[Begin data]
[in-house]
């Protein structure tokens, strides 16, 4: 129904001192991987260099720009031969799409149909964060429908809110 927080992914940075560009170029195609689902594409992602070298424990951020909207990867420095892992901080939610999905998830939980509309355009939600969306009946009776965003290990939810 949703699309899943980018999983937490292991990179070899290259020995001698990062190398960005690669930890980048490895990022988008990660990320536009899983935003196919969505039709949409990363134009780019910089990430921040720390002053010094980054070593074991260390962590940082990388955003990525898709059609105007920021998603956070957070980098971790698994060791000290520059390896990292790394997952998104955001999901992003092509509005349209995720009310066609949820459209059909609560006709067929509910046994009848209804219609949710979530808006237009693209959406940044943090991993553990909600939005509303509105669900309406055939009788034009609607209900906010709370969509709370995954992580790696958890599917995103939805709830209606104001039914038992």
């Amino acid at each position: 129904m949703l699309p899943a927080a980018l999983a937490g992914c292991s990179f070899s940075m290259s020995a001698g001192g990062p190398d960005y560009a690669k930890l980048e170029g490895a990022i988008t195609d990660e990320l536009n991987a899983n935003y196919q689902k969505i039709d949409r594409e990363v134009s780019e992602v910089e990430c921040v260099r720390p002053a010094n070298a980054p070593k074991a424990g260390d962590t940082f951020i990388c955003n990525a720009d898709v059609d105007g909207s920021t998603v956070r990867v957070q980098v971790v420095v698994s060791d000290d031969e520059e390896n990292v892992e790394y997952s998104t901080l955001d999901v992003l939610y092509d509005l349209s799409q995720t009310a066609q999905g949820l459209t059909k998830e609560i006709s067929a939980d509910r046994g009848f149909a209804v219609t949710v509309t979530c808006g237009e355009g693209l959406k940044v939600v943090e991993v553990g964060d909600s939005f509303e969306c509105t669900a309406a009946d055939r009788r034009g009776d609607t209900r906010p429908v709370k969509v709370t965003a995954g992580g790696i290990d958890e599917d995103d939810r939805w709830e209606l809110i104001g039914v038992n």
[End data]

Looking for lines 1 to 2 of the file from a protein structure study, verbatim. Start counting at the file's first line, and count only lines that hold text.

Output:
[in-house]
């Protein structure tokens, strides 16, 4: 129904001192991987260099720009031969799409149909964060429908809110 927080992914940075560009170029195609689902594409992602070298424990951020909207990867420095892992901080939610999905998830939980509309355009939600969306009946009776965003290990939810 949703699309899943980018999983937490292991990179070899290259020995001698990062190398960005690669930890980048490895990022988008990660990320536009899983935003196919969505039709949409990363134009780019910089990430921040720390002053010094980054070593074991260390962590940082990388955003990525898709059609105007920021998603956070957070980098971790698994060791000290520059390896990292790394997952998104955001999901992003092509509005349209995720009310066609949820459209059909609560006709067929509910046994009848209804219609949710979530808006237009693209959406940044943090991993553990909600939005509303509105669900309406055939009788034009609607209900906010709370969509709370995954992580790696958890599917995103939805709830209606104001039914038992």